The first answer may make you feel better and perhaps move you further in the long run. The other is actually the best answer but will only work if you are disciplined about getting rid of credit card debt.
Feel-good approach: I suggest young people combine getting rid of credit cards with some retirement saving at the same time.
That way you move yourself along on your debts and on your saving. Best of all, you start seeing your savings build up and begin to imagine spending retirement comfortably instead of sitting in your La-Z-Boy without cable TV.
This route deals with the psychological boost many people need.
Consider the difference between a 20-year-old who saves a little each week, and a 45-year-old with nothing saved.
If the 20-year-old invests just $20 a week in a stock market mutual fund in a 401(k) or an individual retirement account, she can end up with $1 million at retirement if the stock market performs the way it has historically.
At 45, a person who has saved nothing will need to save about $245 a week to end up in the same place.
I assumed both average 10 percent annually on investments. That's the average in the past 86 years, although too high for the past decade.
Numbers approach: David Blanchett, head of retirement research for Morningstar, did an analysis purely based on the numbers.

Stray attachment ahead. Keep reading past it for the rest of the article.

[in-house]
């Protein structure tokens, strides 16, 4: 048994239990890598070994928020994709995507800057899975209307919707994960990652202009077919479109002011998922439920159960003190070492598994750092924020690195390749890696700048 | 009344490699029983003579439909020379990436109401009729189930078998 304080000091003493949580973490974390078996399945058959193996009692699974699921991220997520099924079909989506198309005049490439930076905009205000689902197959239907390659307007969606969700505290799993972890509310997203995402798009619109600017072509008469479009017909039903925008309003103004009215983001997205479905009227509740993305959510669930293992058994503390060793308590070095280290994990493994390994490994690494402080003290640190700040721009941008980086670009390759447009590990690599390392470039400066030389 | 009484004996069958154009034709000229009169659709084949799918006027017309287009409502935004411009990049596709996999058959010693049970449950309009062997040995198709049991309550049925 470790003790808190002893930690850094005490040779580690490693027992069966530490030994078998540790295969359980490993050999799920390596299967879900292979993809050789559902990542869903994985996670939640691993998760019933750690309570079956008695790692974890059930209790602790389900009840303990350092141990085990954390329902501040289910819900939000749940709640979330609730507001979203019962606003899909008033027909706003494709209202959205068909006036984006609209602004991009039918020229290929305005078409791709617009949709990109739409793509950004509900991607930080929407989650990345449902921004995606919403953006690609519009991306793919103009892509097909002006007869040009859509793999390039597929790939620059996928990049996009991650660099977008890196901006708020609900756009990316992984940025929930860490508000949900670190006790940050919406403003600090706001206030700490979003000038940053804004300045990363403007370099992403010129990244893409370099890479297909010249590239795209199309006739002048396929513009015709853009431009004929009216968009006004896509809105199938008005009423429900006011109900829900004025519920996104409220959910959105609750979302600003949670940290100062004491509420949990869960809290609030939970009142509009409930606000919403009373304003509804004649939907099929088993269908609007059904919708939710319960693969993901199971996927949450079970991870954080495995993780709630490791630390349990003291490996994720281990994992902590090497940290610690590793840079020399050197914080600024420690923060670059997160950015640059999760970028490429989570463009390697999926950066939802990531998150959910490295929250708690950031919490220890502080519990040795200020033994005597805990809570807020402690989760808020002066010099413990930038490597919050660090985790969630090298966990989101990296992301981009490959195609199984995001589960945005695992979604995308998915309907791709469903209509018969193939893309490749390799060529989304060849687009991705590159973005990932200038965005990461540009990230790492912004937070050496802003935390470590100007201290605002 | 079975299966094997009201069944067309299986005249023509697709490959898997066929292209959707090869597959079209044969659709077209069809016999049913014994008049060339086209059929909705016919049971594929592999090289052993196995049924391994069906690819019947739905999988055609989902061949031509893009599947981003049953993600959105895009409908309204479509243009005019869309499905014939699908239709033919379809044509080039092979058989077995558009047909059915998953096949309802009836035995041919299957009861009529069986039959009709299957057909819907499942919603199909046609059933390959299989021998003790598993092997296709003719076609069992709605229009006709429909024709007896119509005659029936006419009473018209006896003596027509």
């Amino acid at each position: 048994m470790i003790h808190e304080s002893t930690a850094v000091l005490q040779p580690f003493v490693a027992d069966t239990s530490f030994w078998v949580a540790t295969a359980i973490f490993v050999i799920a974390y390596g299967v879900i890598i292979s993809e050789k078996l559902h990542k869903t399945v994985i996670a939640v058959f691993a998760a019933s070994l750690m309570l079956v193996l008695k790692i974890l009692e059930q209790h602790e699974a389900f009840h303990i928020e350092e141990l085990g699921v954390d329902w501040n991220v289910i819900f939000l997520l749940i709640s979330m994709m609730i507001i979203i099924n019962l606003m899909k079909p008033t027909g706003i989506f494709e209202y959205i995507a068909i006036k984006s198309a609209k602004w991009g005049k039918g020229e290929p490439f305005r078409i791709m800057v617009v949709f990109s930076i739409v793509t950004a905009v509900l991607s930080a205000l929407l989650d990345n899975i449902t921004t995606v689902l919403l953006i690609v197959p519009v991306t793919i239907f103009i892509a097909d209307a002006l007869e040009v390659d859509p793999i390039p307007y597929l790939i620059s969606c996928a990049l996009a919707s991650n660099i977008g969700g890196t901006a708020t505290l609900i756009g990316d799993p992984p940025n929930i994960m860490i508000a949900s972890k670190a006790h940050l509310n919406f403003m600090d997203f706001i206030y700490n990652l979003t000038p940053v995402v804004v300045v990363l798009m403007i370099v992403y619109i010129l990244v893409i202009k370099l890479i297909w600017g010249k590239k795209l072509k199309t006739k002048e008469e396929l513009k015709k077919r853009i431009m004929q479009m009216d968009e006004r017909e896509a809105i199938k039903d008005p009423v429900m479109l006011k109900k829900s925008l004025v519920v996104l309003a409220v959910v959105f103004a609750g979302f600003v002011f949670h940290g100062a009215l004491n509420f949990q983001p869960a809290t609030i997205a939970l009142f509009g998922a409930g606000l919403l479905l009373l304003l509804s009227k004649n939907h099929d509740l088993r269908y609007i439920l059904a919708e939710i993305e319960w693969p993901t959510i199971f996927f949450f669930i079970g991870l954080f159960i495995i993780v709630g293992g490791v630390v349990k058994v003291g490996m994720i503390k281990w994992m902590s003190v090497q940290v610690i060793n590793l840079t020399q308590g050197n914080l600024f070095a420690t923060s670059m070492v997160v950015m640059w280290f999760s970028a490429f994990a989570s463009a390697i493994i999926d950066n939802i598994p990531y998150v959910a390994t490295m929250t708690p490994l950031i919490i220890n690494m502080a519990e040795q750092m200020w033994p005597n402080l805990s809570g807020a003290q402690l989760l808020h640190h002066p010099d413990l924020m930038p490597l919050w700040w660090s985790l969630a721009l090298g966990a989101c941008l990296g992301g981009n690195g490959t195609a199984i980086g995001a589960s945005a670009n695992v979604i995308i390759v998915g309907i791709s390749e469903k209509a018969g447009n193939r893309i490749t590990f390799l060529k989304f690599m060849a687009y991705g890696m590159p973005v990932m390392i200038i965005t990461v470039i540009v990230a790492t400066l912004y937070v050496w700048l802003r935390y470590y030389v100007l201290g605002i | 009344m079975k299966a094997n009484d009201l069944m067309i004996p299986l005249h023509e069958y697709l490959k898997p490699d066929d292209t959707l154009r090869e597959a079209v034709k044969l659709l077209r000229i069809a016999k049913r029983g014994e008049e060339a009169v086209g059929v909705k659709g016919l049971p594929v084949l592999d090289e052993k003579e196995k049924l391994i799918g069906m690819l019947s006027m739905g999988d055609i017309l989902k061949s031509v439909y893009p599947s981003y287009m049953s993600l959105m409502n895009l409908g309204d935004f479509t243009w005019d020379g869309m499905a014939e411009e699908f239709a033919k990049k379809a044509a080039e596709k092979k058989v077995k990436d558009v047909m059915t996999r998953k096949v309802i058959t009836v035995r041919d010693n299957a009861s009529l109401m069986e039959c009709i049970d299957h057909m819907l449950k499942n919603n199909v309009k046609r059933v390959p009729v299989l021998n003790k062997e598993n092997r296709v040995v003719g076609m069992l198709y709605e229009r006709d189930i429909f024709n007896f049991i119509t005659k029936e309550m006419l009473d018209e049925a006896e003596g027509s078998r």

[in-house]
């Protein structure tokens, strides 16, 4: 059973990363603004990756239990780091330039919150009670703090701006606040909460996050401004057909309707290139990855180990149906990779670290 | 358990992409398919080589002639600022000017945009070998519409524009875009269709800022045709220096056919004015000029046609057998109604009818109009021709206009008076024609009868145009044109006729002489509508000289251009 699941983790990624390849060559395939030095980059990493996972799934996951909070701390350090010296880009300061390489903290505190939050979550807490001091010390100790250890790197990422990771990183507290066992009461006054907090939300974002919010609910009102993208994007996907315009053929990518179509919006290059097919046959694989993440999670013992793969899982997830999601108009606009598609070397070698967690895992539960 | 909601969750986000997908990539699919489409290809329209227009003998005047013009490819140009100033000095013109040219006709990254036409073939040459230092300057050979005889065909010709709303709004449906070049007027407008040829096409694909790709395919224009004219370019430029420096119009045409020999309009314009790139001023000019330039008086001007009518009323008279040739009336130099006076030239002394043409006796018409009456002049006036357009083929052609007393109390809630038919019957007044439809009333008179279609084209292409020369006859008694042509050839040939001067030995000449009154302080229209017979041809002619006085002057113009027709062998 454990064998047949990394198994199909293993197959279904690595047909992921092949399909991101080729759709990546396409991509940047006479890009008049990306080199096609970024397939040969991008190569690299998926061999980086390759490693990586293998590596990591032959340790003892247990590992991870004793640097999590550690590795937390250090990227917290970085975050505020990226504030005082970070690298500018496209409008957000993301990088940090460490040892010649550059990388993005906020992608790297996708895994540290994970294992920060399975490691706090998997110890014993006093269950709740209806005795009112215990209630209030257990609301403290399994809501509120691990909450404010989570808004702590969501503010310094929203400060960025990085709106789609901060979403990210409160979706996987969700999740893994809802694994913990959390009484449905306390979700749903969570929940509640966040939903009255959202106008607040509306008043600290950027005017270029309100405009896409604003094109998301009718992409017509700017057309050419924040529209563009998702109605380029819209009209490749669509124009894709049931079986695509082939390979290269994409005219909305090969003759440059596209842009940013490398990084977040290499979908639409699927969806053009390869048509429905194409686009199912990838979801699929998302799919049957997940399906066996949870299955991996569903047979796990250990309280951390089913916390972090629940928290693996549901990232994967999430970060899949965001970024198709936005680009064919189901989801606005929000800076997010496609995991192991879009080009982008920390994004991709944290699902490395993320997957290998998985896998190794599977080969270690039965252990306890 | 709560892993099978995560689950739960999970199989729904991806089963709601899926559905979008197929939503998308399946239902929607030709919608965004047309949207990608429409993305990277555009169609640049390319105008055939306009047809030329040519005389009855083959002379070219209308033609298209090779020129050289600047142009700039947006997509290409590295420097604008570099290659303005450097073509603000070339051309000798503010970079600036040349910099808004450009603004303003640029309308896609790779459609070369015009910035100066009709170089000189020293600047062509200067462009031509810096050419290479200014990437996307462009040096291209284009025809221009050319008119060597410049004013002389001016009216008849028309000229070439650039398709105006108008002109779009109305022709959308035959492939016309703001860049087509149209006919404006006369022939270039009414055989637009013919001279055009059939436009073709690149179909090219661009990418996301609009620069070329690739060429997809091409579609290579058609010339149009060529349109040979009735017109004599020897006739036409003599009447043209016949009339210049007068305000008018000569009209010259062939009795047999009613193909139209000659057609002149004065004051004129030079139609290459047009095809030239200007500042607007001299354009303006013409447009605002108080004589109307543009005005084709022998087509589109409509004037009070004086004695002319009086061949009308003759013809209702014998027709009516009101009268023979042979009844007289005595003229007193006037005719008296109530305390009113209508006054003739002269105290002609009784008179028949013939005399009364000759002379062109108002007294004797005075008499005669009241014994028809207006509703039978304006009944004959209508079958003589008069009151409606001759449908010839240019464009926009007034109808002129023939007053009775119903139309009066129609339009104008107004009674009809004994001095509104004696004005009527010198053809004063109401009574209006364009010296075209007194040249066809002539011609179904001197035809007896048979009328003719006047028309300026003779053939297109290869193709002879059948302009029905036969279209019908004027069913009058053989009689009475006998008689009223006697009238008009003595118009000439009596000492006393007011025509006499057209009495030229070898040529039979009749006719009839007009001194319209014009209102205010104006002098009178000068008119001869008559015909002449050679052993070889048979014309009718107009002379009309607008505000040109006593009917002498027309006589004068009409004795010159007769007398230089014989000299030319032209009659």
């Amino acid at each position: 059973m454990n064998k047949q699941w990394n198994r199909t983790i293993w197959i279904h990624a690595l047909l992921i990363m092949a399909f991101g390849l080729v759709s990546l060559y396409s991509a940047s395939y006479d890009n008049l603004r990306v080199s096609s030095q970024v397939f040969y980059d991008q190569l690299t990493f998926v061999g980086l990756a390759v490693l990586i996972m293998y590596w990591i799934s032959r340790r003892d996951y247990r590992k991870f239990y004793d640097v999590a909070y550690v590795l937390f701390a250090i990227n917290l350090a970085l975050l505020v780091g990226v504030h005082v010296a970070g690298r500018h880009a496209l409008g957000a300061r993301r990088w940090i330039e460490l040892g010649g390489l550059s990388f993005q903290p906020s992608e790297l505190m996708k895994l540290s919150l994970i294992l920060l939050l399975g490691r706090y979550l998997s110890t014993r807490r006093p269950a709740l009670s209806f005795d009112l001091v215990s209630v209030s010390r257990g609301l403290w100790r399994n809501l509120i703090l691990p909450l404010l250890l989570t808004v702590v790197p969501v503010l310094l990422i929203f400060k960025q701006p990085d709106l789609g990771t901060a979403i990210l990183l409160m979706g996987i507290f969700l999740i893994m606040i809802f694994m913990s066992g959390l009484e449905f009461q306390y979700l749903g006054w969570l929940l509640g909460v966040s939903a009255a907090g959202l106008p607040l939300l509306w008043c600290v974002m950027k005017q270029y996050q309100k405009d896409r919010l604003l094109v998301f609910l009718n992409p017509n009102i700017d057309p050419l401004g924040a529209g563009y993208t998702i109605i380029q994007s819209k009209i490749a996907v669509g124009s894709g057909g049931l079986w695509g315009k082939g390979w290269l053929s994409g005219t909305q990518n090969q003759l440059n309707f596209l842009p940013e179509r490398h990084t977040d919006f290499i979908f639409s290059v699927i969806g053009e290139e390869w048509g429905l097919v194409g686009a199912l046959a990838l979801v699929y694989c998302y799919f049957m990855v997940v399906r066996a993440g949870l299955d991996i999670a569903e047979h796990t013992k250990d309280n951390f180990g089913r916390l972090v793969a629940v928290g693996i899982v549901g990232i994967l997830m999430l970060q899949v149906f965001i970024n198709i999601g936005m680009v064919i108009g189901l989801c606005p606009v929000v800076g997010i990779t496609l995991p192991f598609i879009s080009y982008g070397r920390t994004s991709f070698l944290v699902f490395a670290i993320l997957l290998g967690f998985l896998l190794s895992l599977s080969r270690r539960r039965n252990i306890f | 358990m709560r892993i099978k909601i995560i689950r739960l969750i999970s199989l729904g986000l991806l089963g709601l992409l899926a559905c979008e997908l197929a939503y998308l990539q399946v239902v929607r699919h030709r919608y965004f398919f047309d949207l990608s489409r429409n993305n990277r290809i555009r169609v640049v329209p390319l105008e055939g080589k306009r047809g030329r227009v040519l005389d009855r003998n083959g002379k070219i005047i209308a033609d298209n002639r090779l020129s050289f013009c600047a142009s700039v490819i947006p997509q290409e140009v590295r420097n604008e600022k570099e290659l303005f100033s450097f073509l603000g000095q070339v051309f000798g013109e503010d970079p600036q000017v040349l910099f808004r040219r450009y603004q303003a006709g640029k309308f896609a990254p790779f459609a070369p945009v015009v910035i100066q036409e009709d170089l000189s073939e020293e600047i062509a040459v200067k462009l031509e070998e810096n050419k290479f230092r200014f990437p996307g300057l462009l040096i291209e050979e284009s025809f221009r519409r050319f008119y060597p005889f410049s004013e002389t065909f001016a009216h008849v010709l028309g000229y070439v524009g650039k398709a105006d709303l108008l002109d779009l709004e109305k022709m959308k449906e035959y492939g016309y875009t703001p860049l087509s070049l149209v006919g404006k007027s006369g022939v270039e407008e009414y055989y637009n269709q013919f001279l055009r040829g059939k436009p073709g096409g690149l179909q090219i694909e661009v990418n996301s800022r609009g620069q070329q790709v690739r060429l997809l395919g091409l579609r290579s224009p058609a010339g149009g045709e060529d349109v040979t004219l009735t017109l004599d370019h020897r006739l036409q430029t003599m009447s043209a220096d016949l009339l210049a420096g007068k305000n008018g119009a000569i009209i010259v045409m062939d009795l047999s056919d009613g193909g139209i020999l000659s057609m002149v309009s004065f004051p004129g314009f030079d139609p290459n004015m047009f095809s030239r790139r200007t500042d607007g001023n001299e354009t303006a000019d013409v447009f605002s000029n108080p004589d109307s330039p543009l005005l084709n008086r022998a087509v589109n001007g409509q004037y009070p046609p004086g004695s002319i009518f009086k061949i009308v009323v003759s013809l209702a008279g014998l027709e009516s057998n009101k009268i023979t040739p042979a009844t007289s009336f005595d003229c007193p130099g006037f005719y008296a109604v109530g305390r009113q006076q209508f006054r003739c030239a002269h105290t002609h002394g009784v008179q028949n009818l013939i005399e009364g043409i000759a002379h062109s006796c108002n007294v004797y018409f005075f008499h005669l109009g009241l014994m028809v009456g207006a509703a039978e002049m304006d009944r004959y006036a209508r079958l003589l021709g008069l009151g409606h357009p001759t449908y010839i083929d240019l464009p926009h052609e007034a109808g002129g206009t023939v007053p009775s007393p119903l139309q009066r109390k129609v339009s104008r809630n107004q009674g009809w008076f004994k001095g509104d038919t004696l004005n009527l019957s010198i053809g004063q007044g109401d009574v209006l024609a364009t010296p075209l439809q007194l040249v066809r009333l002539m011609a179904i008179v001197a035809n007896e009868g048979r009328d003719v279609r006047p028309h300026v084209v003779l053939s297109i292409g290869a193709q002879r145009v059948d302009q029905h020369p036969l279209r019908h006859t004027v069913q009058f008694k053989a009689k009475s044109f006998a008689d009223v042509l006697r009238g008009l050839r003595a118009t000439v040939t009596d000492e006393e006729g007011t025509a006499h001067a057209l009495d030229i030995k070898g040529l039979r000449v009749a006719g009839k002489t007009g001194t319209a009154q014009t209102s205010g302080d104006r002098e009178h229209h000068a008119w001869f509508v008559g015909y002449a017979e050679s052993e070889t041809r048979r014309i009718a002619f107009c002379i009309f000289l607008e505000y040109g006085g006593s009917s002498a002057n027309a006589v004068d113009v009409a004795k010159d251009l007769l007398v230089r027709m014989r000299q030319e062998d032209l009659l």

He found that if you wipe out the credit card debt, you can then save for retirement with better results.
His calculations show that you can potentially increase your 401(k) balance by 14.1 percent over the person who just made minimum payments on credit cards while also saving for retirement.
Blanchett assumed that the person had $400 a month to be used either for credit card payments, the 401(k) or both.
A 30-year-old with $15,000 in credit card debt, he said, who simply paid the minimum on the cards wouldn't get rid of the debt for 36.6 years, ending up debt-free five months before retiring at age 67.
But if the person devotes the full $400 a month to paying off the credit cards, the debts would be gone in 6.6 years.
At that point, the person would start routing the entire $400 a month into a 401(k).
By retirement, Blanchett said, the person would have $380,516.
Blanchett assumed for his example that the person's employer was not providing any matching money on the 401(k) plan.
If a match had been provided, Blanchett said he would advise putting enough money into the 401(k) each month to get the full match.
Then, he said, anything left from the $400 a month would go toward paying off more than the minimum on credit cards.
The reason minimum payments continually hurt is because interest keeps building.
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